The following report occurred in July 2009:
"I was staying at XXXXXX (name with held for privacy) Bed and Breakfast for six nights. The first night I smelled tobacco smoke and the room felt heavy oppressive. The third night, I was asleep and awoke to the bed shaking. (It's a king size, iron and heavy wood bed). No earthquake, no train track, no big trucks. It was obvious that the only thing shaking in the room was the bed. I felt breathless, cold as I crawled out of the bed. It shook for a couple more seconds, then stopped. Earlier in the night when I was reading, the lamp beside the bed flickered. No other lights in the room or hall flickered.
The next day, I let the owner know about the shaking bed. She said she had, on two occasions, been in the bed and have it shake her awake. There have been many unexplained "encounters" at this bed and breakfast by the owner, guests, workman (many renovations over the last year), and staff who work in the ajoining cafe.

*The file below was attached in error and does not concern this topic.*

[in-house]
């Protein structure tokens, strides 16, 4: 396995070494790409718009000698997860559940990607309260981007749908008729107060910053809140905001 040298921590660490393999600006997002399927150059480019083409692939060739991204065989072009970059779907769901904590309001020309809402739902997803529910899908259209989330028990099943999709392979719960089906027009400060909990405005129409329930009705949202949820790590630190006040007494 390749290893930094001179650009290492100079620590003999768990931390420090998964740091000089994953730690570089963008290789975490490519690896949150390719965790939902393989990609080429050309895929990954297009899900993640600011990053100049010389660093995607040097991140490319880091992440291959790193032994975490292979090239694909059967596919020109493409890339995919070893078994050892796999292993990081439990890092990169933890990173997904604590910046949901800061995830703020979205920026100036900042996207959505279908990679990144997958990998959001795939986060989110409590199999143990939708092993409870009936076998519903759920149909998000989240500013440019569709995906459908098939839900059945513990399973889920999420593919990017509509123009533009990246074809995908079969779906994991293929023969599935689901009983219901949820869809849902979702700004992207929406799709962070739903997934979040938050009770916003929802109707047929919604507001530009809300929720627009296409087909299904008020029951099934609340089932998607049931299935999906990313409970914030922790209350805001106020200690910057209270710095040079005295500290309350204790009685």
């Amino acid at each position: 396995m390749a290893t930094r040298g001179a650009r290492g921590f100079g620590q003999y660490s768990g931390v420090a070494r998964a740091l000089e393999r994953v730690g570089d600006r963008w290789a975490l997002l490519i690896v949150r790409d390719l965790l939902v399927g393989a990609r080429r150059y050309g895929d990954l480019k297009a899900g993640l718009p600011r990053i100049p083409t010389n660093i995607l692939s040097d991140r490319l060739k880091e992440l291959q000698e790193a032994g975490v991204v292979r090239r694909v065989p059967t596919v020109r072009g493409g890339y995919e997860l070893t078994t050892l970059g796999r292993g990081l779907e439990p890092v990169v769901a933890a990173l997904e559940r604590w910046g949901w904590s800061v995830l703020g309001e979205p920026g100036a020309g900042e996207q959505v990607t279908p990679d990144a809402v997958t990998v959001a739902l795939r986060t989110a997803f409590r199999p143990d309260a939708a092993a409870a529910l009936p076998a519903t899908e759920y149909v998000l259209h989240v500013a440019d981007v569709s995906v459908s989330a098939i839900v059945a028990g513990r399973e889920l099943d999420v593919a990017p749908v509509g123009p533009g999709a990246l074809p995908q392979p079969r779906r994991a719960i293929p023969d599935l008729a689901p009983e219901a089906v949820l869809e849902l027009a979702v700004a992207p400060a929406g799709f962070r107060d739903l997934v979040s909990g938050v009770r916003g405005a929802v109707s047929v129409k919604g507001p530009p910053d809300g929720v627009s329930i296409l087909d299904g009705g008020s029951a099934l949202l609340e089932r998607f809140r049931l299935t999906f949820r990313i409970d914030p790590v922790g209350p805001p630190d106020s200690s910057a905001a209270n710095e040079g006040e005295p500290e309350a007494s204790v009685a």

The night after the "shaking bed" I tried to communicate with the spirit. Her name is Therese Lambert. I feel she was sick with TB. I did some "research" later and found that TB patients were sent to the Muskoka Sanitarium. I found a death certificate for Lambert, no first name in the death registry. Date of death was May 14, 1897. The doctor who signed was Dr. Samuel Bridgland. He had patients at the brand new sanitarium. Who knows. There are no Muskoka gravesites for this person. I haven't looked in Haliburton. Perhaps this person was Metis and not buried in a traditional cemetery?
The b&b owner feels that there are a few spirits present. One of them, she feels, is a woman (perhaps Therese?) who was seen by one of the workers. She also feels the owner of the original building is present."